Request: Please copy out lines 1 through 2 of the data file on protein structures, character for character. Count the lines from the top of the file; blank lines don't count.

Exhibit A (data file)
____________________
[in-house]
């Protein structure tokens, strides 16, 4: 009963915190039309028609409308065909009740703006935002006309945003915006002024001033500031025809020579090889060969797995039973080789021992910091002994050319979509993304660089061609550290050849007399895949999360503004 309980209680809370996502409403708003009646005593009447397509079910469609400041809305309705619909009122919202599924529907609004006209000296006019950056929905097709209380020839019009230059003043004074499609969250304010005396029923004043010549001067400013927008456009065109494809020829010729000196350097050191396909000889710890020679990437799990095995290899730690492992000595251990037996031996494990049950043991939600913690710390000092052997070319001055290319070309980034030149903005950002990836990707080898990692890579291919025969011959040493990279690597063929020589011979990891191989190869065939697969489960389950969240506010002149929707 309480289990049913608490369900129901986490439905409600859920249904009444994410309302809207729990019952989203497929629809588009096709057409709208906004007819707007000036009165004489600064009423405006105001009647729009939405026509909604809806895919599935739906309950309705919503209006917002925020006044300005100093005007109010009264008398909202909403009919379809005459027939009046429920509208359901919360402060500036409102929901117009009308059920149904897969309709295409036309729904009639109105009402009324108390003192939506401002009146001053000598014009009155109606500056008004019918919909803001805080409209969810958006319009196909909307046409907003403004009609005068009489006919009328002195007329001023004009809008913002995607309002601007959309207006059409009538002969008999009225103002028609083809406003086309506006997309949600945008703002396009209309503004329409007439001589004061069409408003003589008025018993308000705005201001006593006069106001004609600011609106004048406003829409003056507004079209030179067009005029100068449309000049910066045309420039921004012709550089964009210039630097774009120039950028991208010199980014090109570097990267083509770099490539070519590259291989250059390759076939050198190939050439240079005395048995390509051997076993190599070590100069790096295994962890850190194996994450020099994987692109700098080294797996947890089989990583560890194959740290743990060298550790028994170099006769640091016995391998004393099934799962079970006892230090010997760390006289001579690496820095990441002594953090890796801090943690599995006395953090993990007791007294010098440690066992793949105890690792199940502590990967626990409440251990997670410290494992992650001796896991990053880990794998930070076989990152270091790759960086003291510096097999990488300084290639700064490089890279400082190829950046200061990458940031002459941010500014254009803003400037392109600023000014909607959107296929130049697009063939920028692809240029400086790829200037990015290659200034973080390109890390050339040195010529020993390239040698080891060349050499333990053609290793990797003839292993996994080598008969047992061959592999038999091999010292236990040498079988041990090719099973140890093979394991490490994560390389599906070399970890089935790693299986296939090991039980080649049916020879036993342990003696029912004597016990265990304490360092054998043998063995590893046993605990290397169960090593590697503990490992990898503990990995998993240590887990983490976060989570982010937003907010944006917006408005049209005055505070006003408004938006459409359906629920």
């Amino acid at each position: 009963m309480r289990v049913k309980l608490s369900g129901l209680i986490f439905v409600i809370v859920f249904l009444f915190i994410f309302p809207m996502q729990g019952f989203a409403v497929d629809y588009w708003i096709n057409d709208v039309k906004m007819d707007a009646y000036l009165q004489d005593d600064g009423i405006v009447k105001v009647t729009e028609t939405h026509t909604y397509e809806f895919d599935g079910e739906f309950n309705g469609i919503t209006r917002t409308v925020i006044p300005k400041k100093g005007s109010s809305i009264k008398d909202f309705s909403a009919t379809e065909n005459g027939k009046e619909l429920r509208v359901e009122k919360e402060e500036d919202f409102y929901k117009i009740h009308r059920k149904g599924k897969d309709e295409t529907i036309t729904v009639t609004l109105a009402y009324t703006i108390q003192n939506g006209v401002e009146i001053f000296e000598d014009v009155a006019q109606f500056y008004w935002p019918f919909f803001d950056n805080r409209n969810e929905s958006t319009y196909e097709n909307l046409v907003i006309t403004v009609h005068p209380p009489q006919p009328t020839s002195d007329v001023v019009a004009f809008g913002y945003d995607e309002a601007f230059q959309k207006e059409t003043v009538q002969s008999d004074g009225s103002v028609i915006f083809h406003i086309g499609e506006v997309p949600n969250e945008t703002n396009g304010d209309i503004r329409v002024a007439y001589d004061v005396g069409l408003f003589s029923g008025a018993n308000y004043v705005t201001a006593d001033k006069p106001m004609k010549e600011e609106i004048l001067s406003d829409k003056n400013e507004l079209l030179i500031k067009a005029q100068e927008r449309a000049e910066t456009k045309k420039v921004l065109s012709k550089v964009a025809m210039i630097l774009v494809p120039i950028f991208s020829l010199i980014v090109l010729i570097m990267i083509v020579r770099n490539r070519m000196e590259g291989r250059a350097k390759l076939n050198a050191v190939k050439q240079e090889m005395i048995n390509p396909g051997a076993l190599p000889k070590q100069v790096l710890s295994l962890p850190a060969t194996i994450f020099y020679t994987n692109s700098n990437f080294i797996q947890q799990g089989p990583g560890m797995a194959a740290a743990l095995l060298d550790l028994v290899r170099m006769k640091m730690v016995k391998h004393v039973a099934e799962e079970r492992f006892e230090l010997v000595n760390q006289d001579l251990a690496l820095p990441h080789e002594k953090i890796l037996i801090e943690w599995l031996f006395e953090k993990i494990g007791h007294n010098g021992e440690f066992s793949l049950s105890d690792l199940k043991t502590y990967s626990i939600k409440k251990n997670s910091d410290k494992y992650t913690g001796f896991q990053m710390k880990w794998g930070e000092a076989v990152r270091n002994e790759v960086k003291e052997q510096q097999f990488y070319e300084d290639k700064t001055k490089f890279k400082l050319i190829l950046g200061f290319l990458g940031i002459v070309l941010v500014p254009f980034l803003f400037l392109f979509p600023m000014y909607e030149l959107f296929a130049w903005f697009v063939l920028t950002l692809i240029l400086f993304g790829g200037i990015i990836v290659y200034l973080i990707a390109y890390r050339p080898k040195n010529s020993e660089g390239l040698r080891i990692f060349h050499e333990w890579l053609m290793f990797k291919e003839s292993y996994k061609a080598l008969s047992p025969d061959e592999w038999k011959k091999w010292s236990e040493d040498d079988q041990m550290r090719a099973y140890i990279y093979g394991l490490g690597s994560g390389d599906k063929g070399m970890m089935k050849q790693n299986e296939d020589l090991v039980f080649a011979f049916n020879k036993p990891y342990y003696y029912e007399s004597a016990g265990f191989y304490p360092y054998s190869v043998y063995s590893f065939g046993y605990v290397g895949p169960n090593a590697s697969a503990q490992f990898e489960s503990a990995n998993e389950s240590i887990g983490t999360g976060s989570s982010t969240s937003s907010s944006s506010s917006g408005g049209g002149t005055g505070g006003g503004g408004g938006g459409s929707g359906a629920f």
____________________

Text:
[in-house]
């Protein structure tokens, strides 16, 4: 009963915190039309028609409308065909009740703006935002006309945003915006002024001033500031025809020579090889060969797995039973080789021992910091002994050319979509993304660089061609550290050849007399895949999360503004 309980209680809370996502409403708003009646005593009447397509079910469609400041809305309705619909009122919202599924529907609004006209000296006019950056929905097709209380020839019009230059003043004074499609969250304010005396029923004043010549001067400013927008456009065109494809020829010729000196350097050191396909000889710890020679990437799990095995290899730690492992000595251990037996031996494990049950043991939600913690710390000092052997070319001055290319070309980034030149903005950002990836990707080898990692890579291919025969011959040493990279690597063929020589011979990891191989190869065939697969489960389950969240506010002149929707 309480289990049913608490369900129901986490439905409600859920249904009444994410309302809207729990019952989203497929629809588009096709057409709208906004007819707007000036009165004489600064009423405006105001009647729009939405026509909604809806895919599935739906309950309705919503209006917002925020006044300005100093005007109010009264008398909202909403009919379809005459027939009046429920509208359901919360402060500036409102929901117009009308059920149904897969309709295409036309729904009639109105009402009324108390003192939506401002009146001053000598014009009155109606500056008004019918919909803001805080409209969810958006319009196909909307046409907003403004009609005068009489006919009328002195007329001023004009809008913002995607309002601007959309207006059409009538002969008999009225103002028609083809406003086309506006997309949600945008703002396009209309503004329409007439001589004061069409408003003589008025018993308000705005201001006593006069106001004609600011609106004048406003829409003056507004079209030179067009005029100068449309000049910066045309420039921004012709550089964009210039630097774009120039950028991208010199980014090109570097990267083509770099490539070519590259291989250059390759076939050198190939050439240079005395048995390509051997076993190599070590100069790096295994962890850190194996994450020099994987692109700098080294797996947890089989990583560890194959740290743990060298550790028994170099006769640091016995391998004393099934799962079970006892230090010997760390006289001579690496820095990441002594953090890796801090943690599995006395953090993990007791007294010098440690066992793949105890690792199940502590990967626990409440251990997670410290494992992650001796896991990053880990794998930070076989990152270091790759960086003291510096097999990488300084290639700064490089890279400082190829950046200061990458940031002459941010500014254009803003400037392109600023000014909607959107296929130049697009063939920028692809240029400086790829200037990015290659200034973080390109890390050339040195010529020993390239040698080891060349050499333990053609290793990797003839292993996994080598008969047992061959592999038999091999010292236990040498079988041990090719099973140890093979394991490490994560390389599906070399970890089935790693299986296939090991039980080649049916020879036993342990003696029912004597016990265990304490360092054998043998063995590893046993605990290397169960090593590697503990490992990898503990990995998993240590887990983490976060989570982010937003907010944006917006408005049209005055505070006003408004938006459409359906629920």